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Data Warehousing/Mining Comp 150 DW Chapter 8. Cluster Analysis. Instructor: Dan Hebert. Chapter 8. Cluster Analysis. What is Cluster Analysis? Types of Data in Cluster Analysis A Categorization of Major Clustering Methods Partitioning Methods Hierarchical Methods Density-Based Methods

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chapter 8 cluster analysis
Chapter 8. Cluster Analysis
  • What is Cluster Analysis?
  • Types of Data in Cluster Analysis
  • A Categorization of Major Clustering Methods
  • Partitioning Methods
  • Hierarchical Methods
  • Density-Based Methods
  • Grid-Based Methods
  • Model-Based Clustering Methods
  • Outlier Analysis
  • Summary
general applications of clustering
General Applications of Clustering
  • Pattern Recognition
  • Spatial Data Analysis
    • create thematic maps in GIS by clustering feature spaces
    • detect spatial clusters and explain them in spatial data mining
  • Image Processing
  • Economic Science (especially market research)
  • WWW
    • Document classification
    • Cluster Weblog data to discover groups of similar access patterns
examples of clustering applications
Examples of Clustering Applications
  • Marketing: Help marketers discover distinct groups in their customer bases, and then use this knowledge to develop targeted marketing programs
  • Land use: Identification of areas of similar land use in an earth observation database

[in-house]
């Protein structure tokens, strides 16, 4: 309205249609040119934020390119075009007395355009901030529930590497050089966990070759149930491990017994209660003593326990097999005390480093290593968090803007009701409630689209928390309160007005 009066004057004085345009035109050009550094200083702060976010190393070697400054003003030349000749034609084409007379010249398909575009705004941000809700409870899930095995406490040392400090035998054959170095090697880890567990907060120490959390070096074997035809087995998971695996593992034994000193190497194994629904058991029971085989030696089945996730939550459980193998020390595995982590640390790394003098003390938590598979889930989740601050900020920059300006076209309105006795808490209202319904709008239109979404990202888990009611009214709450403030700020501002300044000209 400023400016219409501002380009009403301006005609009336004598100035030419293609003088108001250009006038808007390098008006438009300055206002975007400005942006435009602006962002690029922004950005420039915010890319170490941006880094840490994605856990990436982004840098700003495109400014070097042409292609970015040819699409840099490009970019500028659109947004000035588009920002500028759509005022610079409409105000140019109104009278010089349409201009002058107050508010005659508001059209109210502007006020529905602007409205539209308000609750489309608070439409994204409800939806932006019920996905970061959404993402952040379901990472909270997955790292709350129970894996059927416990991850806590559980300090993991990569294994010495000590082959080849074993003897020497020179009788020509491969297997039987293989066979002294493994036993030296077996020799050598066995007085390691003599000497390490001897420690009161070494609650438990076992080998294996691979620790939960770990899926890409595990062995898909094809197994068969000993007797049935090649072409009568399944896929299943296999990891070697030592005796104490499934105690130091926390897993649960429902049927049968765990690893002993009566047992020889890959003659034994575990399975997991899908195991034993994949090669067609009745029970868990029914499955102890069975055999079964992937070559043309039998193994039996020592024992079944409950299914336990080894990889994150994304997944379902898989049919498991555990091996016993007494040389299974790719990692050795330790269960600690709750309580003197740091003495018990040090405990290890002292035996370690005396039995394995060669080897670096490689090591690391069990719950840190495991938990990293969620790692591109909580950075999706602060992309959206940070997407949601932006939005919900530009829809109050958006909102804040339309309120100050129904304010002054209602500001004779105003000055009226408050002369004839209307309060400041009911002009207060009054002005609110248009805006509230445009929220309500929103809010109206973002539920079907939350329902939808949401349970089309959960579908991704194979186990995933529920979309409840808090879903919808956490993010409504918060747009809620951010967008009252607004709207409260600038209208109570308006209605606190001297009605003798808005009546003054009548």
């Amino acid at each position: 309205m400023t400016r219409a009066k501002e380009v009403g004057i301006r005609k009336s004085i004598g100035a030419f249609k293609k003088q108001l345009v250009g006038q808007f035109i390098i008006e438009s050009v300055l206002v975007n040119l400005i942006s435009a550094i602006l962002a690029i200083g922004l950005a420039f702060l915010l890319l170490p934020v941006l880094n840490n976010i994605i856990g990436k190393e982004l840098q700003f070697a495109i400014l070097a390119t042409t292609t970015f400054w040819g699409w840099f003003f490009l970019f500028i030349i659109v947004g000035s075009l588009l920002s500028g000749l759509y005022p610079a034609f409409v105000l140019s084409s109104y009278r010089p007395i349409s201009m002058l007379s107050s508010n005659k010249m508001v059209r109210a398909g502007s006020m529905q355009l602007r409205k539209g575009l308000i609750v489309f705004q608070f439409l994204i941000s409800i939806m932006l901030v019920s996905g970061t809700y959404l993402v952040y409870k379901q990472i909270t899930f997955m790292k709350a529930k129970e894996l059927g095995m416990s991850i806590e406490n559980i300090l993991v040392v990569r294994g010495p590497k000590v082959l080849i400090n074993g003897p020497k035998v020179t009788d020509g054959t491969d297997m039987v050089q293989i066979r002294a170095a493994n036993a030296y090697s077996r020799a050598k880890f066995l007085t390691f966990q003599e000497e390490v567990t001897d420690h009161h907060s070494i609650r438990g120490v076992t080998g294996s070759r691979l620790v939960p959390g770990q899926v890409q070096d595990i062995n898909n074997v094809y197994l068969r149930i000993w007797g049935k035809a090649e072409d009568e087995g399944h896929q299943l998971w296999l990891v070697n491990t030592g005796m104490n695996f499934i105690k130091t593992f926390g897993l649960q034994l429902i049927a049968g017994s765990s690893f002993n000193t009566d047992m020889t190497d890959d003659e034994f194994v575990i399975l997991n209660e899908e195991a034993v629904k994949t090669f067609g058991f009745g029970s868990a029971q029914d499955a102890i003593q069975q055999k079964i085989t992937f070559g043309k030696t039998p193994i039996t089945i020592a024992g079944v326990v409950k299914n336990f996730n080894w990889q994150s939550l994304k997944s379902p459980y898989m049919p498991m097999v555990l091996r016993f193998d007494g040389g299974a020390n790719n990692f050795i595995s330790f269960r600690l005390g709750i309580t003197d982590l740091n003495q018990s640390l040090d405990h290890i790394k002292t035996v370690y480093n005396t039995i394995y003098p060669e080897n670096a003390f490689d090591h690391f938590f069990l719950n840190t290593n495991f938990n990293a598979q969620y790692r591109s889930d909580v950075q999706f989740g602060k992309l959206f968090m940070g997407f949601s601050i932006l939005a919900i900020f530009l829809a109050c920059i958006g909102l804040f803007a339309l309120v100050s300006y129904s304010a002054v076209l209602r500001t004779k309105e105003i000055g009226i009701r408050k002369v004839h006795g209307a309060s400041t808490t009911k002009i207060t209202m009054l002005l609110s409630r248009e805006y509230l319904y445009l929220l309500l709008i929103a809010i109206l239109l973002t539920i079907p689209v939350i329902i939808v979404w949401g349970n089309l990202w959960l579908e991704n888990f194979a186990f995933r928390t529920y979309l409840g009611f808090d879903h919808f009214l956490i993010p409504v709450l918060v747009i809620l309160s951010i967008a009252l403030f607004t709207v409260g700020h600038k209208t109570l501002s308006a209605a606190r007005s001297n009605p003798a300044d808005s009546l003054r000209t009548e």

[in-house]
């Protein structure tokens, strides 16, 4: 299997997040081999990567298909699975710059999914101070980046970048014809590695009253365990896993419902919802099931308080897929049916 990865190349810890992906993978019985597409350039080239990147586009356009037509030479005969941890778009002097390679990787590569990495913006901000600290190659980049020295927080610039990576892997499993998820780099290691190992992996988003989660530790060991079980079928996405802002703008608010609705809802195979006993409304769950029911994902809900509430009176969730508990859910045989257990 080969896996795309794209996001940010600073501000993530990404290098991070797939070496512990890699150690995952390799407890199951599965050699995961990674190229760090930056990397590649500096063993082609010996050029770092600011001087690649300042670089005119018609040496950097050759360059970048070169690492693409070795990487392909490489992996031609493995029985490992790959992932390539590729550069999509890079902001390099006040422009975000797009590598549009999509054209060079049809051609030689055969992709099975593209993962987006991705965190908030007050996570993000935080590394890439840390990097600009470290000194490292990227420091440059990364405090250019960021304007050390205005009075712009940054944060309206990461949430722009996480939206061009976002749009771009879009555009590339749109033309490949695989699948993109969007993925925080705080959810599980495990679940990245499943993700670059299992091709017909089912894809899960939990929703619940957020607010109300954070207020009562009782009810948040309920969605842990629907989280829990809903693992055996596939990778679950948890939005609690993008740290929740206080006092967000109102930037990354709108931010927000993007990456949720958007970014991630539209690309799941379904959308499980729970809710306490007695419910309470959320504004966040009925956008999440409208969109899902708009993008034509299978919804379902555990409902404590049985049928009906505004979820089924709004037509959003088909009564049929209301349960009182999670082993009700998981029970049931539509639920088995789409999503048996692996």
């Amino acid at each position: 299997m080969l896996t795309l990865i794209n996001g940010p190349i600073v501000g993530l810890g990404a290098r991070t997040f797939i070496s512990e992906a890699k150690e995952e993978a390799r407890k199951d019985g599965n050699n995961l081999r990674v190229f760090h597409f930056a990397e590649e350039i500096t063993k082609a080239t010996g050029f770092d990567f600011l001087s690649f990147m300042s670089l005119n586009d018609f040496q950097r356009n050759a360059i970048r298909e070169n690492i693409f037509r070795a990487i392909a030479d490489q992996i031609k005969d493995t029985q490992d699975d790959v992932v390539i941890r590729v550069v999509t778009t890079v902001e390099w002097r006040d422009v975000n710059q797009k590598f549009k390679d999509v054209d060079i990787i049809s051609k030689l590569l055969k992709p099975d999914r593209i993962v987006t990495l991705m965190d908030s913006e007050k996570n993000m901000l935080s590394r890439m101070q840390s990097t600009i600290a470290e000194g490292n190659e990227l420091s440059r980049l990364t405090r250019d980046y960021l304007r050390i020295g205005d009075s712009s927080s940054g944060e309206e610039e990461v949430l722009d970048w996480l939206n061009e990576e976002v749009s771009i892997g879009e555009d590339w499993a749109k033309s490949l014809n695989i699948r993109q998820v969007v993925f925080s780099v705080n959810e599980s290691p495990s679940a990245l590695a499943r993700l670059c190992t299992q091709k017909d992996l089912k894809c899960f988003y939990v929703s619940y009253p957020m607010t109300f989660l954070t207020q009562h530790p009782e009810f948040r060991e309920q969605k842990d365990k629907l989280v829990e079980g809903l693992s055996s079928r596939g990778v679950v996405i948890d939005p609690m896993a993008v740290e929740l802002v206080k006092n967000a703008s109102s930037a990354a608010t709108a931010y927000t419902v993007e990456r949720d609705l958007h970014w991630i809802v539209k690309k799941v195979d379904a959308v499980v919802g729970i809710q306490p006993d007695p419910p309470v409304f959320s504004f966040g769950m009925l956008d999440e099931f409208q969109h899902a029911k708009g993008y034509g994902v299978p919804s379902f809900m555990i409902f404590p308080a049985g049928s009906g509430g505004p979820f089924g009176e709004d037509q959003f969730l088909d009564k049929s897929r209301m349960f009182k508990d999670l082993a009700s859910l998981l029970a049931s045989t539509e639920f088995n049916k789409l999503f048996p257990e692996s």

• Insurance: Identifying groups of motor insurance policy holders with a high average claim cost
  • City-planning: Identifying groups of houses according to their house type, value, and geographical location
  • Earth-quake studies: Observed earth quake epicenters should be clustered along continent faults
what is good clustering
What Is Good Clustering?
  • A good clustering method will produce high quality clusters with
    • high intra-class similarity
    • low inter-class similarity
  • The quality of a clustering result depends on both the similarity measure used by the method and its implementation.
  • The quality of a clustering method is also measured by its ability to discover some or all of the hidden patterns.
requirements of clustering in data mining
Requirements of Clustering in Data Mining
  • Scalability
  • Ability to deal with different types of attributes
  • Discovery of clusters with arbitrary shape
  • Minimal requirements for domain knowledge to determine input parameters
  • Able to deal with noise and outliers
  • Insensitive to order of input records
  • High dimensionality
  • Incorporation of user-specified constraints
  • Interpretability and usability
measure the quality of clustering
Measure the Quality of Clustering